High-Protein Diets May Be Harmful
Thinking of trying one of the "new" high-protein diets to shave off some pounds? You better think again, national health experts are saying.
High-protein diets have no proven effectiveness in long-term weight reduction and pose potential health threats for those who adhere to them for more than a short time, according to a new advisory from the American Heart Association's nutrition committee.
The advisory, which appeared in the Oct. 9, 2001, issue of "Circulation: Journal of the American Heart Association," specifically targets some of the popular "quick weight loss" regimens, many of which have become best-selling books. It also offers guidelines to healthcare professionals for evaluating such diets.
"High-protein items may also be high in fat. Some of the diets increase fat intake and reduce nutritionally rich foods such as fruits and vegetables, which is not a good approach to meeting a person's long-term dietary needs," said Dr. Robert H. Eckel, immediate past chair of the AHA's nutrition committee and co-author of the advisory. "Many of these diets fail to provide essential vitamins, minerals, fiber and other nutritional elements, in addition to their high fat content."
Eckel also said high-protein diets have not been documented to deliver sustained, long-term weight loss, adding, "In general, quick weight-loss diets don't work for most people."
Studies have shown consistently that successful maintenance of weight loss occurs most often when people follow a nutritionally sound diet and increase physical activity to burn more calories than they consume, stressed Eckel, a professor of medicine at the University of Colorado Health Science Center, Denver.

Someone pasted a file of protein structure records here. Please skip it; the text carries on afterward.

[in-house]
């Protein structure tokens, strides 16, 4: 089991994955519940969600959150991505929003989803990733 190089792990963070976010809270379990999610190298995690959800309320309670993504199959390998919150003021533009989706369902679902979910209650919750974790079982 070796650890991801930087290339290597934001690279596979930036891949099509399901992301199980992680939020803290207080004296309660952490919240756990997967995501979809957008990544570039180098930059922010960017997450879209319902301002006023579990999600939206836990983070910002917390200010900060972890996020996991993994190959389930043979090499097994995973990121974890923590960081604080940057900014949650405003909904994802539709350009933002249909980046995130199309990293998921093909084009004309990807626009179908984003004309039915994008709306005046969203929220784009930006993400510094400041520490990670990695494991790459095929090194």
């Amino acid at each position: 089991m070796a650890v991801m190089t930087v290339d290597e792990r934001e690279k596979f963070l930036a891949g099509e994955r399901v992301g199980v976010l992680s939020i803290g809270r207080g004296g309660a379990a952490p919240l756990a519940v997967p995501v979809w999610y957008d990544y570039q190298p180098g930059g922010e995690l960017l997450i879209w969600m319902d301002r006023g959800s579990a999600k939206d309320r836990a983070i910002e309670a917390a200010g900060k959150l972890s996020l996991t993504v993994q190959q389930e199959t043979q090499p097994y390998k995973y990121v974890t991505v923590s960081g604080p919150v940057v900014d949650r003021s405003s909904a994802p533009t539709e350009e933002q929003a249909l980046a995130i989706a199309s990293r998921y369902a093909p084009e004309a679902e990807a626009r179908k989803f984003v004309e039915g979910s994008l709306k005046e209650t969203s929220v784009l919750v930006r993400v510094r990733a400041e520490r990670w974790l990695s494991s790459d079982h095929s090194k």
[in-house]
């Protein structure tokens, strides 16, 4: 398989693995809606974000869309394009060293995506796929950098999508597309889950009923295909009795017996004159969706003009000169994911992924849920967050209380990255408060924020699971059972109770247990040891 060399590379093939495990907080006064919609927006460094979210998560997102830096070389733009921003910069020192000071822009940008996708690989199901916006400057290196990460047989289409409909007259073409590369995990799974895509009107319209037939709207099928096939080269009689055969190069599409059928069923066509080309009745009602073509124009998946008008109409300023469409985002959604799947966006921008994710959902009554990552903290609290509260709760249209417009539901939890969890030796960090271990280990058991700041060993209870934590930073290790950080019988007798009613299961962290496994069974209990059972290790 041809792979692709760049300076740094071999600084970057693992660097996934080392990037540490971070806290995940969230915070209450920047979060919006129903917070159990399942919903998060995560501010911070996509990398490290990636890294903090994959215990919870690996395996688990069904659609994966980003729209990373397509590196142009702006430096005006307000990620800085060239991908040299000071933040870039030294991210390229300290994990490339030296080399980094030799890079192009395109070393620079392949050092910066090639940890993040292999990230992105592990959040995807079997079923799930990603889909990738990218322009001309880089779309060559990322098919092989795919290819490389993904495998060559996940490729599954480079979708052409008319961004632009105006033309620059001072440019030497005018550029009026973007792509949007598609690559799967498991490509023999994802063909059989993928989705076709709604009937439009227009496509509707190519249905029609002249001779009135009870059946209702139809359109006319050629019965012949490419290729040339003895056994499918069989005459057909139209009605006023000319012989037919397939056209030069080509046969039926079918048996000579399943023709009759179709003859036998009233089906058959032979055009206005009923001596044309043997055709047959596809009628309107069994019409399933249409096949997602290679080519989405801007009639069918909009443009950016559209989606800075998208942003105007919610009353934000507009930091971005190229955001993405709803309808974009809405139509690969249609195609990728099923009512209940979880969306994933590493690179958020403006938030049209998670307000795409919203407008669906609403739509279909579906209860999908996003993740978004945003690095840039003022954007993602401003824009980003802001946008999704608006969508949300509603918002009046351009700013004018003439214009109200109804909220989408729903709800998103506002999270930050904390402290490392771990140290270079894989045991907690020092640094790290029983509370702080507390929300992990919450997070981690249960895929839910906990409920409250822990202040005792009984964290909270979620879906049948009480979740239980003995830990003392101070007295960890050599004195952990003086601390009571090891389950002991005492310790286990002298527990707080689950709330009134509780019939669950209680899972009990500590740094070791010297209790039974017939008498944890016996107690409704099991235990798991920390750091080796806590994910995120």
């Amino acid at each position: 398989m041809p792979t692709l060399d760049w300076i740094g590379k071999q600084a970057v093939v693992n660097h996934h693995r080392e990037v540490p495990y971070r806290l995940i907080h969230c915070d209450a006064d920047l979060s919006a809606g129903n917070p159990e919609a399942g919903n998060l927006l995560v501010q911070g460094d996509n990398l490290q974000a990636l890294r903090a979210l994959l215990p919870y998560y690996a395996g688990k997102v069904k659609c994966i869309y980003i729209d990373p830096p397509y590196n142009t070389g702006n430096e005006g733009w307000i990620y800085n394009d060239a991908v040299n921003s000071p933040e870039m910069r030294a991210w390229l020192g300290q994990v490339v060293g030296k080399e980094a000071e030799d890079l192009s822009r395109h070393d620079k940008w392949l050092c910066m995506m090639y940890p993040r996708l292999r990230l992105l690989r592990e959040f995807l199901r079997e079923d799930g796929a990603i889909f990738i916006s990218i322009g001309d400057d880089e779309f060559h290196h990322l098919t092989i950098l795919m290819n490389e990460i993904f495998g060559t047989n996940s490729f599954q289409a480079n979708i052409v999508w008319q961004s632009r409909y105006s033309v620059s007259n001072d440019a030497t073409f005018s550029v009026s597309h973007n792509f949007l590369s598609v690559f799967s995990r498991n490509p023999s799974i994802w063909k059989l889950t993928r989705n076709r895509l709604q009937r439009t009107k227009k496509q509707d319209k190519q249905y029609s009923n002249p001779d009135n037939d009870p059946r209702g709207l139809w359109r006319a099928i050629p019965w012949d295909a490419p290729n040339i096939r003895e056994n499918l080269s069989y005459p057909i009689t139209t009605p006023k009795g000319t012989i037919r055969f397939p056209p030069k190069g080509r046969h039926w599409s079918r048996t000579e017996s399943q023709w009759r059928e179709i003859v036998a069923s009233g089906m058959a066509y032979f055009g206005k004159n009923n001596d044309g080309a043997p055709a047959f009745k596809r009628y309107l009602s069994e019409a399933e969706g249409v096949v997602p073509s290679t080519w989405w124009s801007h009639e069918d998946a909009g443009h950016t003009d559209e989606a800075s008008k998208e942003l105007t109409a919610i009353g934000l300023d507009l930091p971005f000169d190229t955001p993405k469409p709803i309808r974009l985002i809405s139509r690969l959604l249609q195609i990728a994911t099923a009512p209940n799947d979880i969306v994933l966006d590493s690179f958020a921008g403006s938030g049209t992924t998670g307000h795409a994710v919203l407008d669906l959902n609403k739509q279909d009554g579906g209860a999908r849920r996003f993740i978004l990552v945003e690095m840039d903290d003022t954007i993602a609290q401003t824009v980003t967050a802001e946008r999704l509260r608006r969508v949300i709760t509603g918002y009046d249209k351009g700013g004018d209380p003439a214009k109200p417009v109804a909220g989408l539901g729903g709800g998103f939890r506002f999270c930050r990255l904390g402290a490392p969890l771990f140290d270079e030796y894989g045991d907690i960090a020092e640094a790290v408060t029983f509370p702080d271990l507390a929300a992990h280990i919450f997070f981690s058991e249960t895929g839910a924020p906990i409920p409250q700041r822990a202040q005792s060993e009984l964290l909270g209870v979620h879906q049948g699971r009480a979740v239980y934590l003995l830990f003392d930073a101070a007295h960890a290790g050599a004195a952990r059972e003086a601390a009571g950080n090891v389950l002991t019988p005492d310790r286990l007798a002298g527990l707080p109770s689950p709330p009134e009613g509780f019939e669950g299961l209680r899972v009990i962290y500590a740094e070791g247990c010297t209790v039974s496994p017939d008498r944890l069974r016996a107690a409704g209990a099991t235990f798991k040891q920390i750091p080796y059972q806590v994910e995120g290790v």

Foods emphasized in some high-protein and similar diets are from animal sources that are rich in protein and saturated fat, such as meat and eggs. Meanwhile, some of the diets drastically limit consumption of high-carbohydrate foods such as cereals, grains, fruits, vegetables and low-fat milk products, Eckel said.
Eating large amounts of high-fat animal foods over a sustained period has been shown to increase the risk of coronary heart disease, diabetes, stroke and several types of cancer, he added.
According to the AHA statement, a diet rich in animal protein, saturated fat and cholesterol raises LDL cholesterol levels -- an effect that is compounded when high-carbohydrate, high-fiber plant foods that help lower cholesterol are limited or eliminated.
"That is why the American Heart Association urges most adults to limit fat intake to no more than 30 percent of total daily calories, less than 10 percent of which should be saturated fat," Eckel said. "On some of the high-protein diets, meeting these goals is simply impossible."
A diet high in complex carbohydrates that includes fruits, vegetables, non-fat dairy products and whole grains has been shown to reduce blood pressure, the statement continues. Limiting these foods, which are rich in calcium, potassium and magnesium (nutrients associated with blood pressure reduction), may lessen the benefit of weight loss on blood pressure reduction.
Although proteins are essential nutrients required to maintain the body's structure and proper function, most Americans already eat more protein than their bodies need, and excess dietary protein can, in itself, also increase health risks, Eckel stressed: "In some individuals with kidney or liver disease, unneeded protein may put them at risk of worsening their disease."
What's at Work
High-protein diets induce a quick drop in weight primarily through loss of body fluids caused by the diuretic effect of eliminating most carbohydrates, Eckel explained. Glycogen, the form of sugar used by the body for energy, is lost from the muscles as well, sometimes causing fatigue, he said. In general, some of these diets also induce ketosis, a metabolic condition associated with low blood levels of insulin that results when the body is deprived of dietary carbohydrates. Sustained ketosis also causes a loss of appetite, which may lead to lower total calorie intake, he said.
"A very high-protein diet is especially risky for patients with diabetes, because it can speed the progression ... of diabetic renal disease," the statement added. "Some popular high-protein, low-carbohydrate diets limit carbohydrates to 10-20 grams per day, which is one-fifth of the minimum 100 grams per day that are necessary to prevent loss of lean muscle tissue."